What are Self-Defense Laws in Nevada?

The state of Nevada has its own “stand your ground law.” Stand your ground laws basically allow a person who believes his or her life is being threatened to legally not retreat (or stand their ground) in self-defense against the aggressor. Unlike some states across the nation, however, the person who is claiming self defense under the stand your ground law cannot be the original aggressor. Notably, Nevada law allows for the use of deadly force to be justifiable in certain situations in which it prevents the aggressor from taking the victim’s life.

Nevada Self-Defense Laws

The self-defense laws in the state of Nevada provide protection for a person from being punished for a crime when that person uses justifiable force against another in a situation in which force is deemed necessary to protect him or herself, his or her property, a loved one, or another person in need of assistance. Self-defense may be necessary in several situations, including situations of sexual assault, battery domestic violence, robbery, and attempted murder. The most common self-defense situations in Nevada include self-defense against battery, attempted murder, or against a home invasion. Nevada allows you to use deadly or non-deadly force, depending on the circumstances.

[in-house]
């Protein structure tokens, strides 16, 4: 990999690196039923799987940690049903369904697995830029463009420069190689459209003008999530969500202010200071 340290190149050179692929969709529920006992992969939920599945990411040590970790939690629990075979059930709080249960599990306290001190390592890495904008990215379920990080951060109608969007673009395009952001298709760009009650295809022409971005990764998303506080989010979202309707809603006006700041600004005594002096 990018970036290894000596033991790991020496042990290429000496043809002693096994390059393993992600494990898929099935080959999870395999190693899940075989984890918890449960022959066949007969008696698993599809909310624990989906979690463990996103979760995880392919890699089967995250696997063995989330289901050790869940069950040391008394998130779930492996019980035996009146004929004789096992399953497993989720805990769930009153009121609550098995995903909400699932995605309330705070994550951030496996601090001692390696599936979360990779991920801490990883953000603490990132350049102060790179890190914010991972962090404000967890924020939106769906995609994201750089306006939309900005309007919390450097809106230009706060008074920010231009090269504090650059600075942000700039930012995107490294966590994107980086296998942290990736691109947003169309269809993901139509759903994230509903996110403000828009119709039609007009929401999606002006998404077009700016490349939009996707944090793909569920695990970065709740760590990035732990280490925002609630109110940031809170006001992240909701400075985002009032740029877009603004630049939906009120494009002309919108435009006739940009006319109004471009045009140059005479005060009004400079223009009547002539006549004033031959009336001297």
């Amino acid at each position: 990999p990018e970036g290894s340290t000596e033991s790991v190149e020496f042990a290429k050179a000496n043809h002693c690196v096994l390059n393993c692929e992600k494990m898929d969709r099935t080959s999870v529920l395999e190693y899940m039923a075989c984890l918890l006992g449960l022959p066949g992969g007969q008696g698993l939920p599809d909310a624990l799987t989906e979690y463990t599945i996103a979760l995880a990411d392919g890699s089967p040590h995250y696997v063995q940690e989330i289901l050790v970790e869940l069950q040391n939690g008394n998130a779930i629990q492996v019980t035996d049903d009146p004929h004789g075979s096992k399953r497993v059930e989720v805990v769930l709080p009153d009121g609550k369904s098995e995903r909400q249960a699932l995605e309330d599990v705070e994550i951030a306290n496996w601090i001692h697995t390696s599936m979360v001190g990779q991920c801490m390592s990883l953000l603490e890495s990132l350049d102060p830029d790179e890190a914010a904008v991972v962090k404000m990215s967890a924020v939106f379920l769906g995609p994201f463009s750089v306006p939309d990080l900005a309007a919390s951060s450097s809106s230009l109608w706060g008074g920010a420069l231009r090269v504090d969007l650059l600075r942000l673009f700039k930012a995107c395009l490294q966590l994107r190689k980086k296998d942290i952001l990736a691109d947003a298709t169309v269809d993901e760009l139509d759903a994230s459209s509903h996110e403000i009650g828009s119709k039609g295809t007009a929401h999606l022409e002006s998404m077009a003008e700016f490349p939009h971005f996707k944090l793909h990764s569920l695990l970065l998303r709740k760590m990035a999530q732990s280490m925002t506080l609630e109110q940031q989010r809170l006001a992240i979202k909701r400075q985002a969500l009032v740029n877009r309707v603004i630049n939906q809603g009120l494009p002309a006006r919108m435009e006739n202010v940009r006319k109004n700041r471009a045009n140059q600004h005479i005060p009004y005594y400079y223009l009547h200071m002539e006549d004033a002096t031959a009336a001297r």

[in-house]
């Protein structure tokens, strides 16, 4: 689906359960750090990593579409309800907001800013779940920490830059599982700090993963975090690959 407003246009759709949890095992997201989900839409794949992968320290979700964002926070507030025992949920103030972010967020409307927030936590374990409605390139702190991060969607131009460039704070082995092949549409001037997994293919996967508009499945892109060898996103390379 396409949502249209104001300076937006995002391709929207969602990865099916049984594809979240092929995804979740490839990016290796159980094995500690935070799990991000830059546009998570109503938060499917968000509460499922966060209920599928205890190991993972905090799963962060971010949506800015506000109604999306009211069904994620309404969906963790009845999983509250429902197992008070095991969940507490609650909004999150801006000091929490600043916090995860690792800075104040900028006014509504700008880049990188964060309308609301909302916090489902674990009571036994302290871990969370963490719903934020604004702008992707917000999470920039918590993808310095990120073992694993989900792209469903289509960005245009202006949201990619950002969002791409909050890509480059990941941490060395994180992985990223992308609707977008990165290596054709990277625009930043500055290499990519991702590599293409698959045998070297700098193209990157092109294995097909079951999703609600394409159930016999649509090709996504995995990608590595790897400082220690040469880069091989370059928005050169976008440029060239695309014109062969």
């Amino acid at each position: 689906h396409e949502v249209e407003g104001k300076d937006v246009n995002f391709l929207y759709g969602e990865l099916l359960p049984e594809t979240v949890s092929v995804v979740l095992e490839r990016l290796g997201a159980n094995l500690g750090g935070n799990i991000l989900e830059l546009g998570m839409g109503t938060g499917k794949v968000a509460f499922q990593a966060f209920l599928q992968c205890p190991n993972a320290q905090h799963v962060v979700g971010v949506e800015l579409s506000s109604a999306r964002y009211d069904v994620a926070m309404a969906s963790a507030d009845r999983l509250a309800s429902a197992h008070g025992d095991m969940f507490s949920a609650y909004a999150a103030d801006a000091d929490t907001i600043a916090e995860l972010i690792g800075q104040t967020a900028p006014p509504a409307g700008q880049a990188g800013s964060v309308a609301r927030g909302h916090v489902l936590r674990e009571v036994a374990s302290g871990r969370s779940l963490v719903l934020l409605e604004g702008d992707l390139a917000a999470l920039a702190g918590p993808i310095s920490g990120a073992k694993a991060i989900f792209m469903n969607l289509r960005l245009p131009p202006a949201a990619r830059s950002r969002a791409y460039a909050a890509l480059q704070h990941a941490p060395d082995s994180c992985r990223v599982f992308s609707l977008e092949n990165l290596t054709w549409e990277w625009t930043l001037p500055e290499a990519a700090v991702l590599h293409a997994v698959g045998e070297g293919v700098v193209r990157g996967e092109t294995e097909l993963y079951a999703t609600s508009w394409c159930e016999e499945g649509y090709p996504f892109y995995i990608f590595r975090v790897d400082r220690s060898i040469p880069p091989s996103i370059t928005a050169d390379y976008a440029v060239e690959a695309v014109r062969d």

Deadly versus Non-Deadly Force

The use of non-deadly force on someone else in self-defense may sometimes be necessary and allowable under the law. If the victim (the person using self-defense) reasonably believes he or she, or another person, was facing immediate bodily harm and the physical force used was no more than what was necessary to protect him or herself or the other, then non-deadly force is legal.

The use of deadly force, on the other hand, is justifiable in certain scenarios under Nevada law to prevent the aggressor from taking your life. First, the danger must be so urgent and pressing that the killing of the other was absolutely necessary in order to save your own life or prevent yourself from experiencing great bodily harm. Second, the person who was killed must be the assailant and the person who did the killing had in good faith attempted to decline any further struggle before using deadly force.

No Duty to Retreat

Under state law NRS 200.120, a person has no duty to retreat before using deadly force against another if the person using self-defense is not the original aggressor, the person has a right to be at the location when the deadly force is used; and the person is not actively engaged in the furtherance of a crime at the time he or she uses deadly force. It is important to understand that the person who uses deadly force in self-defense must have had the same level of fear that a reasonable person in the same situation would have had before acting out in self-defense. In other words, the fear cannot be a mere concern, nor can the person use deadly force in revenge. If a court of law finds the self-defense was justifiable, the person will be found not guilty and all charges will be dropped.

Nevada Attorneys

If you or someone you know has been hurt in Nevada, contact the knowledgeable personal injury attorneys at Parry & Pfau. With years of experience representing the injured, these skilled attorneys will fight for the monetary compensation you or your loved one deserves.

(image courtesy of Eugene Triguba)